Monday, September 27, 2010

Cantonese snacks in Xiaojiahe

Today I found my favourite breakfast spot, Yong He Fu Le at Fangcao Jie, closed for renos. Walking back through an alley in Xiaojiahe, I was surprised to see a little restaurant serving Cantonese rice rolls.

There were three main sections on the menu: rice rolls (肠粉), claypot rice (煲子饭), and congee (粥). I asked for an egg rice roll by pointing to the menu item on the board.



What came was not beautiful but really delicious. Crocks of hot sauce on the table helped. I would love to return and try their congee and claypot rice.



Storefront:



Address: 肖家河 西一巷 27 号

Sunday, September 26, 2010

Rivoli Benny

My first taste of Rivoli was the 138 yuan evening buffet (includes wine, a bargain) but what caught my eye on the menu was in the breakfast section - eggs benedict for 32 yuan. Went back to check it out recently.



On the plate was a couple of pretty good breakfast sausages, two fried tomato slices with a fresh oregano garnish, and two crispy potato patties. There was no promised English muffin under the eggs (which were nicely poached, though a little cool by the time I got them) but plain white toast triangles.

The hollandaise was delicious, tangy and on the thin side...and bruleed with a blowtorch. I was upset at first to see the precious hollandaise scorched but decided to try it with an open mind. Under the torched part was a thin layer of separated sauce with a thin layer of real sauce underneath. I think torching would work better on thicker hollandaise. (Or, torch it and serve it, stat, rather than contemplating the plate for several minutes.)

My yardstick for coffee served locally has come down to: Better than Nescafe, or not? At Rivoli I first got a cup from the pot on the buffet, which tasted like it had been sitting there since the buffet opened (< Nescafe). I asked for fresher coffee and was served a cup freshly brewed but with very little character(probably an Americano with way, way too much water) and also unfortunately < Nescafe.

The servers were well trained and welcoming but did not have the polish one would expect from a five star place. I waited nearly half an hour for the order (about fifteen minutes for coffee), was interrupted several times about the bill and had to explain to a few different servers that I was not a hotel guest. At one point a cook strolled out of the kitchen, pulled a serviette off of my table, and used it to wipe my plate in the kitchen before it was brought out and served.

There is a fifteen percent service charge, so 32 for the plate and 35 for coffee totalled 77 kuai. I would go back in a heartbeat for the food and maybe drink tea with breakfast, or smuggle in some Nescafe. Unfortunately not smoke free.

Rivoli Restaurant, 2nd Floor Regal Master Hotel
人民南路 4段 48 号
028-8887 8888 xt 8033

Sunday, September 19, 2010

Mao Cai at Dai Family Qionglai Noodles

Dai Family Qionglai noodles is also known for their mao cai. I went the other day. Breaking my rule of ordering mao cai only at places where you can choose your own vegetables. I ordered a vegetarian mao cai and specifically told them not to add blood.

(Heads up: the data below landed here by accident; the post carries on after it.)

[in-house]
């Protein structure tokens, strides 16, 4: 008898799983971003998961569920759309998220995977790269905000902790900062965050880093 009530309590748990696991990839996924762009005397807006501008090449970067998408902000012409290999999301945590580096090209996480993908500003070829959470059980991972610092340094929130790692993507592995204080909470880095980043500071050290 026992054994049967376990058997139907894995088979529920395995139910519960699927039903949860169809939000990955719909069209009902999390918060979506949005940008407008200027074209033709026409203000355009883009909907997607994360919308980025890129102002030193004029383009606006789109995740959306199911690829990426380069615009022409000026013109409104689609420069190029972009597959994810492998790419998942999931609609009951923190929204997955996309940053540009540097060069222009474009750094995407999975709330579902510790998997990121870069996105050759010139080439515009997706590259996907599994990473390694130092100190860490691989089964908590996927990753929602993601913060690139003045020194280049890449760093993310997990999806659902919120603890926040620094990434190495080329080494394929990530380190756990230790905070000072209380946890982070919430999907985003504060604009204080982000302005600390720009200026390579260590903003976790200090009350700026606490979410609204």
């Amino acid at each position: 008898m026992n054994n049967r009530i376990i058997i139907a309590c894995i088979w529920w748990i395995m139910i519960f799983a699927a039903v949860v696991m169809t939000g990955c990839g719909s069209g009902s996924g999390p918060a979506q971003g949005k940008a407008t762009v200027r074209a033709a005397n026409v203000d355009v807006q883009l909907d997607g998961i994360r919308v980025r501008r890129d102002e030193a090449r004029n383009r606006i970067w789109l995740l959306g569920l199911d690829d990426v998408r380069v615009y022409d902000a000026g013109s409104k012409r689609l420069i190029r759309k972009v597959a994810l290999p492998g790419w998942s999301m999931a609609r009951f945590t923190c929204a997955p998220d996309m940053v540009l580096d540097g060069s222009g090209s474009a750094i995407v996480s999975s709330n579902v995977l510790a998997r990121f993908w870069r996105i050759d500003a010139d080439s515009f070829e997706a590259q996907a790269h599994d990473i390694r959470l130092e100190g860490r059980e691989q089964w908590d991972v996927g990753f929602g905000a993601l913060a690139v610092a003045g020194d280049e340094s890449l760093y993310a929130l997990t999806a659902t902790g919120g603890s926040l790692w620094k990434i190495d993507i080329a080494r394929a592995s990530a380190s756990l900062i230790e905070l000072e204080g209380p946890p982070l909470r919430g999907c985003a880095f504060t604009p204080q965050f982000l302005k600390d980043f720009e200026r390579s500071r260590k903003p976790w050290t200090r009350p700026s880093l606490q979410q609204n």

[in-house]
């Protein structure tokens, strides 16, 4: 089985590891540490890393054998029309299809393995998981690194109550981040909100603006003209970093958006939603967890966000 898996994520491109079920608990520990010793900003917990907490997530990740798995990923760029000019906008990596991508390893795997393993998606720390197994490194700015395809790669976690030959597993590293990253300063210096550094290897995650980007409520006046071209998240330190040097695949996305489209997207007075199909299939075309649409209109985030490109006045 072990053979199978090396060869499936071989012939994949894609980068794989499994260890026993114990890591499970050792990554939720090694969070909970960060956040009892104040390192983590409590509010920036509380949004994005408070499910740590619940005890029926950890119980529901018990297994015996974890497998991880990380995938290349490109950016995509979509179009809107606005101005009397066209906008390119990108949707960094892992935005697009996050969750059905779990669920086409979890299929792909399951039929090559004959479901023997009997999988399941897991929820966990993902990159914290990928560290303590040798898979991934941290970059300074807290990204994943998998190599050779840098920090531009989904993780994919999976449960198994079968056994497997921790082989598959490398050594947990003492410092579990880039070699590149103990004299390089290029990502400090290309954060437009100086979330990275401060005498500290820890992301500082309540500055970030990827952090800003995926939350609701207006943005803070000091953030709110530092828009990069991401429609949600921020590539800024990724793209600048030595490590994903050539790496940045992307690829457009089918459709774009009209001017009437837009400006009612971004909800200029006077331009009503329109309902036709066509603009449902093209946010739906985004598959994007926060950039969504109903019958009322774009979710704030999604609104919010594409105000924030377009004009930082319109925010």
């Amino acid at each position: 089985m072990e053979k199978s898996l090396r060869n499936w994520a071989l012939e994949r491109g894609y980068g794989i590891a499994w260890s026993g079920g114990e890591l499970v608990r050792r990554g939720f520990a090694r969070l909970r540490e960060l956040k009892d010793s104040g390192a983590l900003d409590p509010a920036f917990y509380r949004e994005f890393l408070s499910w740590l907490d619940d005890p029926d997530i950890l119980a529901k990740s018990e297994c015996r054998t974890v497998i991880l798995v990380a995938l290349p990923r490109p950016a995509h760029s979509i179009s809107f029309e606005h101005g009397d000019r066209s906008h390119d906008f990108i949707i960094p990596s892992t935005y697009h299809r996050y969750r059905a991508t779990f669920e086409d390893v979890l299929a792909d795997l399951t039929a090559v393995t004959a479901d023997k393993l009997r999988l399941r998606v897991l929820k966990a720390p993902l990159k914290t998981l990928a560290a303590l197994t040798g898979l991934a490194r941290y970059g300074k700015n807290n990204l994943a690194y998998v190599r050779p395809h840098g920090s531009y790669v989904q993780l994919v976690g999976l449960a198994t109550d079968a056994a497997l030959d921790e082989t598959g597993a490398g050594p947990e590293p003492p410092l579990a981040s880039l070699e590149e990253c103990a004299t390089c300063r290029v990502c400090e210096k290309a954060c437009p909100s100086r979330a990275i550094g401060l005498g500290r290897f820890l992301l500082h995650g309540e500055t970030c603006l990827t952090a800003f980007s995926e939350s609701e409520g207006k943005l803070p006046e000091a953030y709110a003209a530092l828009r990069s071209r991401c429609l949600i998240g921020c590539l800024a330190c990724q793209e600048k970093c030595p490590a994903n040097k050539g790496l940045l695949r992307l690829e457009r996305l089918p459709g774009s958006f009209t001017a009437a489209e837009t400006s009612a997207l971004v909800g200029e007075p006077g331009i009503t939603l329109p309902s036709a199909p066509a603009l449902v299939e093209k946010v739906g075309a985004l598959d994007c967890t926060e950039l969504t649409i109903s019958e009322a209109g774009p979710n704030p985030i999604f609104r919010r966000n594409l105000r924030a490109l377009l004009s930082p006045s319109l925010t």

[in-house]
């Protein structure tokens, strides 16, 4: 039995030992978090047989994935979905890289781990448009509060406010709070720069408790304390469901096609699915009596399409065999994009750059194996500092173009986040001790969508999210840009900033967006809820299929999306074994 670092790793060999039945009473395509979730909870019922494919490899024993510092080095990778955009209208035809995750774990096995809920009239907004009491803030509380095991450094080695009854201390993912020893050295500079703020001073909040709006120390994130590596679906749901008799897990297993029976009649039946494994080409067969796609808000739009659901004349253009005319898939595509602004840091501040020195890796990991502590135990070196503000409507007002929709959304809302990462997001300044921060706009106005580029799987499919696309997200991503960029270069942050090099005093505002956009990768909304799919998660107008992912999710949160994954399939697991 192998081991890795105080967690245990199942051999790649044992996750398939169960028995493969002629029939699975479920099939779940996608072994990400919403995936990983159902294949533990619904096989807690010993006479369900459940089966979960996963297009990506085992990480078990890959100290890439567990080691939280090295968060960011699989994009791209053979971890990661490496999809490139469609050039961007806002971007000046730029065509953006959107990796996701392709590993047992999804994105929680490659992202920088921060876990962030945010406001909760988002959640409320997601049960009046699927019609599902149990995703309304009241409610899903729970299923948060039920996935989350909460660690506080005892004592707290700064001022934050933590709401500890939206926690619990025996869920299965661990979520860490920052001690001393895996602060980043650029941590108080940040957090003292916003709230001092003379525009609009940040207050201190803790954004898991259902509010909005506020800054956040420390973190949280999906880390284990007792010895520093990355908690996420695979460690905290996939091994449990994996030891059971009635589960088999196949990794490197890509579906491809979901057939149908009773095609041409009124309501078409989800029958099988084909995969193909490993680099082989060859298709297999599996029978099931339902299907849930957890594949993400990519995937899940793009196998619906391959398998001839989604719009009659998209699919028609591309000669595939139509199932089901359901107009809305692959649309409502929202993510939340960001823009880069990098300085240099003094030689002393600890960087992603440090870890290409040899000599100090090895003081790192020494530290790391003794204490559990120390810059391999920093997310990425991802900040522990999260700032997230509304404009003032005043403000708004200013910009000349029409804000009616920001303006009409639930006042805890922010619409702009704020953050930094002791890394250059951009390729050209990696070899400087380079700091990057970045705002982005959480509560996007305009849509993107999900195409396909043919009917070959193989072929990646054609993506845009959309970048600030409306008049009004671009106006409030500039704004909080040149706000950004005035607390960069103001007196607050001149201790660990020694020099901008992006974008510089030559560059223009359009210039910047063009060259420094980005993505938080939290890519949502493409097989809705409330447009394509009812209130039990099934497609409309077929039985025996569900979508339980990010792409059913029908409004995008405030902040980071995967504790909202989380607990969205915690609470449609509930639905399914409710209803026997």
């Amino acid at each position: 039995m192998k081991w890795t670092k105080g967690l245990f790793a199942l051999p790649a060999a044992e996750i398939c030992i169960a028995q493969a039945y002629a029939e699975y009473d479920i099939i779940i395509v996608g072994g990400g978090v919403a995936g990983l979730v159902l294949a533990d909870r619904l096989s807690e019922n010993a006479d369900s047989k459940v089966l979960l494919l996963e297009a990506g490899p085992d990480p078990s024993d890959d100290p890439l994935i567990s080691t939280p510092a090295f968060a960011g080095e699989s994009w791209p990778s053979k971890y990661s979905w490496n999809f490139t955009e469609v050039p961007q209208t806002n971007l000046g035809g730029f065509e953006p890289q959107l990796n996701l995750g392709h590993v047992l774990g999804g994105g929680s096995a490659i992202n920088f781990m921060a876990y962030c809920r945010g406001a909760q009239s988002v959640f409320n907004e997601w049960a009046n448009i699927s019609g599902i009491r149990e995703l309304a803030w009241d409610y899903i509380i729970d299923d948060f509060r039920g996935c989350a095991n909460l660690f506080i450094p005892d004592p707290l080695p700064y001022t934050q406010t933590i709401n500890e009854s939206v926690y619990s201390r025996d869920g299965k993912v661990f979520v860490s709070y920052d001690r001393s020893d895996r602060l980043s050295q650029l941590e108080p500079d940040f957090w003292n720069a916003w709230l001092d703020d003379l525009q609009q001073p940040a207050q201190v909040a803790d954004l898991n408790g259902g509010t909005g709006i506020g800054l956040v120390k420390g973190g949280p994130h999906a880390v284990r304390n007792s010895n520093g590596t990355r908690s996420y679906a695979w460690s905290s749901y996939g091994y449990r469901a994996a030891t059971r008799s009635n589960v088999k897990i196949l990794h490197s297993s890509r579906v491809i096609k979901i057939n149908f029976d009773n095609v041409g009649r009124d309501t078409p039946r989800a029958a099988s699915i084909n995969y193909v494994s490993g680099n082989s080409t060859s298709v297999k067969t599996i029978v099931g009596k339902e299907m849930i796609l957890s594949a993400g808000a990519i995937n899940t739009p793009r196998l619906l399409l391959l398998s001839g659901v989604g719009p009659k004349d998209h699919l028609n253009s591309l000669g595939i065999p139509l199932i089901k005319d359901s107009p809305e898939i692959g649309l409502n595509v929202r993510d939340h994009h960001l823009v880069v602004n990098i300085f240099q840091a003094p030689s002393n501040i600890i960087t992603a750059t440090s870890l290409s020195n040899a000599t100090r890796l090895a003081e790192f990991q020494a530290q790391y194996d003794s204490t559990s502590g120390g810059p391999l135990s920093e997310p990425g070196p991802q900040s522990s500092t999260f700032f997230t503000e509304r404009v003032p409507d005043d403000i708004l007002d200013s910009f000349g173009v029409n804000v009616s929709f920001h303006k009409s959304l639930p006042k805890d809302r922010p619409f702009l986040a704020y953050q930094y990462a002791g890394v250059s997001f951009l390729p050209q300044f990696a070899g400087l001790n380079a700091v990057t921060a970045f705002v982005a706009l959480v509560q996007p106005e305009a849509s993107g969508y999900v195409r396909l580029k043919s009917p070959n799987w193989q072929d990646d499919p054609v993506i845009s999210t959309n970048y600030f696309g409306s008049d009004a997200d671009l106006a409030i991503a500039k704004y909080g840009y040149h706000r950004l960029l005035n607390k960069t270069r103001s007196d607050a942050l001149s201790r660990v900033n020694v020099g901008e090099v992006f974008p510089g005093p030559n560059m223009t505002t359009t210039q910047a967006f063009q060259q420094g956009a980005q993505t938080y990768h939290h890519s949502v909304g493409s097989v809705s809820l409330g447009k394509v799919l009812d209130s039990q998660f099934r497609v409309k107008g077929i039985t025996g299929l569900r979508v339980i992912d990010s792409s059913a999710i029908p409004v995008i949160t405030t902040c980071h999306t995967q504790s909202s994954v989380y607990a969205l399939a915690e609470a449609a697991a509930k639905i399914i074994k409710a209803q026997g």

The mao cai flavour was great, but had too much starchy stuff and not enough greens, reminding me why I like to pick out my own stuff. Next time I will get noodles.

Pumpkin congee and a kind of dry, spicy pao cai on the side:




代氏邛崃清汤面
武侯区情融路2-3号

Ren Nan 8 号

This restaurant is named for its address, #8 Ren Min Nan Lu. The name doesn't make the place any easier to find, since every building on that very long block seems to be #8. It's the same building as the provincial gymnasium, on the south side.The unusual decor is athletic themed but there are plenty of very nice spots to sit, both indoors and outdoors.



We asked about the specialties and were recommended the turtle and sea cucumber, neither of which really tempted us. We started with the celery appetizer (also recommended by the enthusiastic server). Not really a re-order. One intriguing thing on the menu was Sichuan pepper greens as a cold dish.



The thing is, Sichuan pepper comes from a plant with thorns. It tasted fine, with a mild numbing flavour, but care needs to be taken when eating something with the ability to bite back.

We had to try the fish appetizer. Small, split and fried and filled with healthy stuff, nine yuan each. We crunched them hole, including the heads. Delicious.



Tea tree mushrooms, in a pretty typical presentation, were very good.



Clay pot beef and radish. Very good.



We'd got complimentary bowls of fruit to start the meal. As a digestif, chilled test tubes full of bitter melon juice:



The menu has a few sweets on it, like egg tarts and durian pastry. I tried the strategy of ordering sweets after we ate the savoury dishes, since ordering dessert with your meal usually means it comes as the first dish or somewhere in the middle. However, they make their desserts to order and it would have been too long of a wait.

The staff were very sweet and took overwhelmingly good care of us, whisking plates away as soon as they were mostly empty and escorting us to and from the facilities when needed. Next time I would probably tell them to cool it a bit. The menu has pictures and English which is mostly understandable.

Ren Nan 8 Hao

人南 8 号
人民南路四段8号四川体育馆南厅 89598318